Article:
# Center of dihedral group

I am trying to solve the following exercise about the dihedral group and its center:

If $g\in Z(D_{2n})\Leftrightarrow ga=ag, bg=gb$, where $a,b$ are generators of $D_{2n}$.

We have defined the dihedral group of order $2n$ as $D_{2n}=\left \{ a^{i}b^{j} \mid 0\leq i \leq n, j=0,1 \right \}$, the group of all finite products of the generators $a$ and $b$, where $a= \bigl(\begin{smallmatrix} 1 & 2 & 3 & \cdots & n-1 & n \\ \end{smallmatrix}\bigr)$ and $b = \bigl(\begin{smallmatrix} 1 & 2 & 3 & \cdots & n-1 & n \\ 1 & n & n-1 & \cdots & 3 & 2 \end{smallmatrix}\bigr)$

For the first part ( $\Rightarrow$) i have considered an element $g$ of the center $Z(D_{2n})$, $g$ is also in $D_{2n}$, so it can be written as a finite product of powers of $a$ and $b$. Let's say $g=a^{k}b^{l}$ for $0 \leq k \leq n$ and $j=0$ or $j=1$. Then i can write $ga = a^{k}b^{l}a=a^{k+1}b^{l}$ and $ag=aa^{k}b^{l}=a^{k+1}b^{l}$. So $ga=ag$. The same for $gb=bg$.

Is this correct? How to start with the other part of the proof? I would appreciate any help and hints. Thank you in advance.

I don't think I understood what you wrote. Look, if $g\in Z(D_{2n})$, then $gh=hg$ for every $h\in D_{2n}$. In particular it is true for $h=a$ and $h=b$. This proves the half you stated above.

Conversely, suppose $ga=ag$ and $gb=bg$. First note that $ga^i=a^ig$ for all $1\leq i<n$ (you can prove this by induction if you like: $ga^{i}=aga^{i-1}$). Now, any $h\in D_{2n}$ has the form $h=a^ib^j$, $0\leq i<n$, $0\leq j\leq 1$. So, $$gh=ga^ib^j=a^igb^j=a^ib^jg=hg.$$ This completes the proof.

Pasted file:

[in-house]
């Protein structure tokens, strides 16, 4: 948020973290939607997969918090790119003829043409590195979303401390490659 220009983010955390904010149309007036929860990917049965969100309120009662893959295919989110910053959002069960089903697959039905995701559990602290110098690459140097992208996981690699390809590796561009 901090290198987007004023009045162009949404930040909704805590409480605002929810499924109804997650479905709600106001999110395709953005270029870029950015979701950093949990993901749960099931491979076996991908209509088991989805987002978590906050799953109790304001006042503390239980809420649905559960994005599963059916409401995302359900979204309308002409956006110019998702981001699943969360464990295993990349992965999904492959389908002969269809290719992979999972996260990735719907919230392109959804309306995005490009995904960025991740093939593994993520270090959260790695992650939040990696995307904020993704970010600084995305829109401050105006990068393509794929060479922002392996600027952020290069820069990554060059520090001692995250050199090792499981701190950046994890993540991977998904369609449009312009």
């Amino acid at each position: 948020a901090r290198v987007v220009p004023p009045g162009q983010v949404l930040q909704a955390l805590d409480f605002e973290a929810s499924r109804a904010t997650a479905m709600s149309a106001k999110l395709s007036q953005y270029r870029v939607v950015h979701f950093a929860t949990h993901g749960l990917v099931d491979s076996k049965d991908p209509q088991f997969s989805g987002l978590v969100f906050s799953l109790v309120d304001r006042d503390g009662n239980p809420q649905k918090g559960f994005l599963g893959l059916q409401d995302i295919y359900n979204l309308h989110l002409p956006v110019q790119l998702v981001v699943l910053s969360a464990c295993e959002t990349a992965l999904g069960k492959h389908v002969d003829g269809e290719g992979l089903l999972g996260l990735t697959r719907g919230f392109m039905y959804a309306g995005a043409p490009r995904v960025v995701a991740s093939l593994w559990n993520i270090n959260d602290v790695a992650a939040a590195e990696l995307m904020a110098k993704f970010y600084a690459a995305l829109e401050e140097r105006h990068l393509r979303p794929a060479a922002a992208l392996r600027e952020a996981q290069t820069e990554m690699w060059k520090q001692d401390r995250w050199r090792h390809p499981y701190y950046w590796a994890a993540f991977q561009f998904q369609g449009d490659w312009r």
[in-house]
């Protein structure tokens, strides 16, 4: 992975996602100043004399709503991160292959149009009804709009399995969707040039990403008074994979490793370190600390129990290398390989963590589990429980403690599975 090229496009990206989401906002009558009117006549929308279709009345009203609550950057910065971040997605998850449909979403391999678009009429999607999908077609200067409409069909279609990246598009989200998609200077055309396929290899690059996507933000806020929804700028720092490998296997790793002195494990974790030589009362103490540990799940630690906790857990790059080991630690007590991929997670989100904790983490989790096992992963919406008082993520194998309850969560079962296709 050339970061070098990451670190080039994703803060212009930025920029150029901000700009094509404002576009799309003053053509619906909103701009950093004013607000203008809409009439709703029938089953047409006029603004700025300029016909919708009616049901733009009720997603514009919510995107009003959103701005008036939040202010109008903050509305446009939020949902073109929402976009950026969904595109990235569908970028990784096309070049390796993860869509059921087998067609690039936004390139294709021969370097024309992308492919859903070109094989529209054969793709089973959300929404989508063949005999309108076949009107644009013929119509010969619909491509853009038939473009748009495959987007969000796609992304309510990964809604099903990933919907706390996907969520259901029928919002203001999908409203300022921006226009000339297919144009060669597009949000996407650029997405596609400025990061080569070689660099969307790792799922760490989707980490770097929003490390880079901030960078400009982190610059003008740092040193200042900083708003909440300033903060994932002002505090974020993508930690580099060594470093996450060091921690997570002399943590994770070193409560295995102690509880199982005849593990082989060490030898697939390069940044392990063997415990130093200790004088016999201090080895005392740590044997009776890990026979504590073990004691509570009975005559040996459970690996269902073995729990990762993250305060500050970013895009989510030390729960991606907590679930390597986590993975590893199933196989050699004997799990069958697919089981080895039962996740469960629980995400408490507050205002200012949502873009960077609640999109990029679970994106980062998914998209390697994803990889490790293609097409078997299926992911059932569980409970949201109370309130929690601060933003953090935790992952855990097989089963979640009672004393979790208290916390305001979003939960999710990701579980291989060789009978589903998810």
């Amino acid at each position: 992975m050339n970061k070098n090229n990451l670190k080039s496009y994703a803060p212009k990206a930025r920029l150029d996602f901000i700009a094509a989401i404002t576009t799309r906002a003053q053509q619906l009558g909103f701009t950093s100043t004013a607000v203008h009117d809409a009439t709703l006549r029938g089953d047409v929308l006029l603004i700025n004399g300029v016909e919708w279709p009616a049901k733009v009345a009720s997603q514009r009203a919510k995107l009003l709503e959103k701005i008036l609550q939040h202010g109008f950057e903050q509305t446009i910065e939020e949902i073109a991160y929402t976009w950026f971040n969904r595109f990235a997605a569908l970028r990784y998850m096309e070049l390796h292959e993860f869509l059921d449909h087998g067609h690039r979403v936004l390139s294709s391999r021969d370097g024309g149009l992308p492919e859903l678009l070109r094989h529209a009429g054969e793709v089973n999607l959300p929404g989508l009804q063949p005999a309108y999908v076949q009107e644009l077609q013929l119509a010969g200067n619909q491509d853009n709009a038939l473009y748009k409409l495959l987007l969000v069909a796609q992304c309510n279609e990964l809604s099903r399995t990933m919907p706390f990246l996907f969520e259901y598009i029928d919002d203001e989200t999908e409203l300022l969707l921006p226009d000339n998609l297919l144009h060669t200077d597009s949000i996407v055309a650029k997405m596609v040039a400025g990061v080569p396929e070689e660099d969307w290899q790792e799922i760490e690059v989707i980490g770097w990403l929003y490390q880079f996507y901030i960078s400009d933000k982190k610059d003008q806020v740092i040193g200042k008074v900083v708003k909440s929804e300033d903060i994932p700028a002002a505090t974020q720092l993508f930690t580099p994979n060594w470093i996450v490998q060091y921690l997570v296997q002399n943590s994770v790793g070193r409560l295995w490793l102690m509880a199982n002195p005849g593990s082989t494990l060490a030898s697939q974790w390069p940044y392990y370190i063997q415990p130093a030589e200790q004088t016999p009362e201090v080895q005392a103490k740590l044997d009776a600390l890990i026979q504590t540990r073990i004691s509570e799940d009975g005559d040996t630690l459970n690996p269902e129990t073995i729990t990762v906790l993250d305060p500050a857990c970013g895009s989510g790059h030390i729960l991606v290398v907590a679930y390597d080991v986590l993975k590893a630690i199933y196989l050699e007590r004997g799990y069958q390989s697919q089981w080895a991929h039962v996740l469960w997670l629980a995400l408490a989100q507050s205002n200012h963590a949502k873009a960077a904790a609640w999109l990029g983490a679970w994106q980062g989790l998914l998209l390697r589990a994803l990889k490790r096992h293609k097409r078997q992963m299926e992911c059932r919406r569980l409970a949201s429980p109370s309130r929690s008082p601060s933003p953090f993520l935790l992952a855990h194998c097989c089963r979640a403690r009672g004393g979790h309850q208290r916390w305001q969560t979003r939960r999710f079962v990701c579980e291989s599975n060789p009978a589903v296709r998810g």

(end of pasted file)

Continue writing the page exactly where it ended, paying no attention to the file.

This gives a fast way to prove that $Z(D_{2n})$ is nontrivial only if $n=2k$ is even. In this case, either $k=1$ and $D_4=\mathbb{Z}_2\times\mathbb{Z}_2$ is abelian, or $Z(D_{2n})=\langle a^k\rangle$. To see this, suppose $g\in Z(D_{2n})\backslash\{1\}$. We consider two cases:

Case 1: $g=a^k$. Then $g$ commutes with $a$. Next we compute $gb=a^kb$, and $bg=ba^k=a^{-k}b$. Since $bg=gb$, we must have $a^{k}b=a^{-k}b$. This forces $k\equiv -k$ (mod $n$), so $n=2k$ is even.

Case 2: $g=a^kb$. Then $ag=a^{i+1}b$ and $ga=a^iba=a^{i-1}b$, so $i+1\equiv i-1$ (mod $n$). This forces $n=2$, and $D_{2n}=D_4=\mathbb{Z}_2\times\mathbb{Z}_2$.

Putting these cases together, $Z(D_{2n})=1$ if $n$ is odd; if $n=2$, $D_4=Z(D_4)$ is abelian; if $n=2k>2$, then $Z(D_{2n})=\langle a^k\rangle$.

• Thank you very much, this is great! – Lullaby Oct 7 '15 at 20:35
• @DavidHill does this answer only pertain to even dihedral groups, because of your subscript $2n$? I'm confused... – ALannister Jan 1 '17 at 22:49
• @JessyCat $D_{2n}$ is the symmetry group of a regular $n$-gon. It has order $2n$. – David Hill Jan 2 '17 at 4:29